Back to School in a Wired World
Are electronic gadgets turning kids into multitasking pros, or are they just dragging them down?
Q. My daughter in middle school is addicted to text-messaging friends on her cell phone. Why does she need such constant connection?
A. It's normal adolescent behavior, Healy says. "Peer relationships are just primary for many kids that age, particularly girls. If everyone else is doing it, the most horrible thing in the world is to feel that you're being left out of the conversation."
But out-of-control text-messaging isn't the answer, Milteer says. "You have to be patient and understanding. But at the same time, limits have to be set."
Some old-fashioned ways still work wonders, she adds. "If they feel like they need to have company and be included, invite a couple of friends over."
Another problem area: text-messaging long after parents have gone to bed. "Kids don't talk on land lines anymore," Milteer says. "If my daughter were using the phone in her room, I could hear her talking to someone. But if she's text-messaging, I would never know."
Don't let too much text-messaging cut into a child's precious sleep time, Milteer says. She recommends that parents take a child's cell phone and store it away for the night.
Q. My 8-year-old son loves video games -- so much that he plays up to three hours each day. Should I limit video games by turning them into a reward only for good behavior?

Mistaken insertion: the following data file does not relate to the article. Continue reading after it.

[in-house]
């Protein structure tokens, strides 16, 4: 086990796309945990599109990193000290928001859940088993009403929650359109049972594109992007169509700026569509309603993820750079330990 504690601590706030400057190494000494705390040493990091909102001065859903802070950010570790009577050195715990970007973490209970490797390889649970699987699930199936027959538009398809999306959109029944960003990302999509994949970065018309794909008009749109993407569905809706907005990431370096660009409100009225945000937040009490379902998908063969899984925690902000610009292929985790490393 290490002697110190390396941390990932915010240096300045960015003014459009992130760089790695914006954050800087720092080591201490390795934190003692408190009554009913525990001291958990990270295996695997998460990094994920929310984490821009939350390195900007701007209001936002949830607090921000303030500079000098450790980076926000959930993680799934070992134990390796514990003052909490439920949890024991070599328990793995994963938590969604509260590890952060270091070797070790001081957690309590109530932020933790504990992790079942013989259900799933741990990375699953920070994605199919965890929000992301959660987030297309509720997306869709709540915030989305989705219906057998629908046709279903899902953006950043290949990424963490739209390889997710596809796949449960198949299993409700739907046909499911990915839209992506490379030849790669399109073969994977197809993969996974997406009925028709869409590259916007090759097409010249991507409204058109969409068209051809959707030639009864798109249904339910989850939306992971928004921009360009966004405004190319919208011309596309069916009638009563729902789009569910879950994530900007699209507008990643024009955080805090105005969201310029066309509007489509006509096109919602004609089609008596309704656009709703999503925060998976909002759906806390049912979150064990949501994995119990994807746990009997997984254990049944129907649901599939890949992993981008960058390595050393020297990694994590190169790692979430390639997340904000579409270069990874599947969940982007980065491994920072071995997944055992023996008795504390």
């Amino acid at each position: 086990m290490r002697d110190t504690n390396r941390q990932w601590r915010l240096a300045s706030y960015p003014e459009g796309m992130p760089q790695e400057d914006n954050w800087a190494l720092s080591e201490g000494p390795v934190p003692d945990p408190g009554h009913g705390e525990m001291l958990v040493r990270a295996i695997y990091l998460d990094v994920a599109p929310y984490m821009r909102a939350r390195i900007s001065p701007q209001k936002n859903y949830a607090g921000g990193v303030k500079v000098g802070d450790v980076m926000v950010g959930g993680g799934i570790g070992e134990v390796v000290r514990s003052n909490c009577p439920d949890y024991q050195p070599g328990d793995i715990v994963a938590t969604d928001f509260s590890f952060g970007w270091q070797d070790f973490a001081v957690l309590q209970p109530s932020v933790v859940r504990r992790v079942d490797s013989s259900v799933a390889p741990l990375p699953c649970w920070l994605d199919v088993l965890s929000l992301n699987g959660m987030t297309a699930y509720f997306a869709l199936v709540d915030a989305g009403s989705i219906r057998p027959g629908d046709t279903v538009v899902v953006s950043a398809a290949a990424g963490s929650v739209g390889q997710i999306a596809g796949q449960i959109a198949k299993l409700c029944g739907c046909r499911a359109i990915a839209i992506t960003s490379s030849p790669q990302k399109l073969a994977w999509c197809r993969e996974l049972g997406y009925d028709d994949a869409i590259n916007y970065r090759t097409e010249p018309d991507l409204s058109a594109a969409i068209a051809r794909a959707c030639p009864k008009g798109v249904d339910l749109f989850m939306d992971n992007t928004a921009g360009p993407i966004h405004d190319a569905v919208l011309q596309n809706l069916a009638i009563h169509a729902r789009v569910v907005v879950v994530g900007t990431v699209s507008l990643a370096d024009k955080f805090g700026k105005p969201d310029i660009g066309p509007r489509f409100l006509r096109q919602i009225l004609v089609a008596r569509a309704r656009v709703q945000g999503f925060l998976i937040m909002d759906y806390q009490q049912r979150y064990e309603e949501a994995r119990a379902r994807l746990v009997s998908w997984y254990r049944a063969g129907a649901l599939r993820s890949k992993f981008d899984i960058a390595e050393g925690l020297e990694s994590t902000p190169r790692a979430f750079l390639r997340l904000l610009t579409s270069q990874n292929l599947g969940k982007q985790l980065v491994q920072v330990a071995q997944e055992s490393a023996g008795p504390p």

A. "That's a bad idea," Milteer says. "We're reinforcing behavior that's not always healthy."
"I would offer them activities other than extra TV time," she says. Better rewards -- for example, a simple park outing or a brand new pair of skates -- would encourage physical activity.
In fact, parents should enforce rules to keep kids from playing video games for three hours a day, experts say. According to Milteer, the American Academy of Pediatrics recommends that those ages 2-18 should engage in no more than two hours per day of "screen time," which includes TV, computer or video games, even watching movies or playing games on a cell phone.
Children under age 2 should have no screen time at all, such as TV viewing, Milteer adds.
Reading, doing large-piece puzzles, and playing with other toddlers are better choices for development and social skills, she says.
To help limit time spent on electronic games, don't put a TV or computer in a child's room, Milteer says. Instead, "Put them in a kitchen or a family room where the parents can monitor computer or game activity."